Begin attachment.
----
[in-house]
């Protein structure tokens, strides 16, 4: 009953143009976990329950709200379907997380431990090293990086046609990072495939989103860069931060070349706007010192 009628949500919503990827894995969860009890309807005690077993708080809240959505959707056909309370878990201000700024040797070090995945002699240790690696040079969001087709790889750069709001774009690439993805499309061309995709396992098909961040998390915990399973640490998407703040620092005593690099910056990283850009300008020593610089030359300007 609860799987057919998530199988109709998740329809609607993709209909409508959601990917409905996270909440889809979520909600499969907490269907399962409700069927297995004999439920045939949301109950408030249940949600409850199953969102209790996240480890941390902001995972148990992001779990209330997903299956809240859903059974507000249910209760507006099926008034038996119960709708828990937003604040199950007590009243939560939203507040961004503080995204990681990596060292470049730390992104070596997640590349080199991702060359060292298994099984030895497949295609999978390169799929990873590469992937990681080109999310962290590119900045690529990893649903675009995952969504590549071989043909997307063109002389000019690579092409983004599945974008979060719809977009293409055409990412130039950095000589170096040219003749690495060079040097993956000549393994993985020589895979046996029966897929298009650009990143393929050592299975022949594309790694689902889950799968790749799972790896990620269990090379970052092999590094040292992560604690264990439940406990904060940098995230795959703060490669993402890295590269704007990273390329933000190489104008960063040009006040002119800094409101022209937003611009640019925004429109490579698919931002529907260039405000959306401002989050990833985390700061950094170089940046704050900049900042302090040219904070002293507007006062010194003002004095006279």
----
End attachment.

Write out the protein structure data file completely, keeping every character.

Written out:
[in-house]
């Protein structure tokens, strides 16, 4: 009953143009976990329950709200379907997380431990090293990086046609990072495939989103860069931060070349706007010192 009628949500919503990827894995969860009890309807005690077993708080809240959505959707056909309370878990201000700024040797070090995945002699240790690696040079969001087709790889750069709001774009690439993805499309061309995709396992098909961040998390915990399973640490998407703040620092005593690099910056990283850009300008020593610089030359300007 609860799987057919998530199988109709998740329809609607993709209909409508959601990917409905996270909440889809979520909600499969907490269907399962409700069927297995004999439920045939949301109950408030249940949600409850199953969102209790996240480890941390902001995972148990992001779990209330997903299956809240859903059974507000249910209760507006099926008034038996119960709708828990937003604040199950007590009243939560939203507040961004503080995204990681990596060292470049730390992104070596997640590349080199991702060359060292298994099984030895497949295609999978390169799929990873590469992937990681080109999310962290590119900045690529990893649903675009995952969504590549071989043909997307063109002389000019690579092409983004599945974008979060719809977009293409055409990412130039950095000589170096040219003749690495060079040097993956000549393994993985020589895979046996029966897929298009650009990143393929050592299975022949594309790694689902889950799968790749799972790896990620269990090379970052092999590094040292992560604690264990439940406990904060940098995230795959703060490669993402890295590269704007990273390329933000190489104008960063040009006040002119800094409101022209937003611009640019925004429109490579698919931002529907260039405000959306401002989050990833985390700061950094170089940046704050900049900042302090040219904070002293507007006062010194003002004095006279």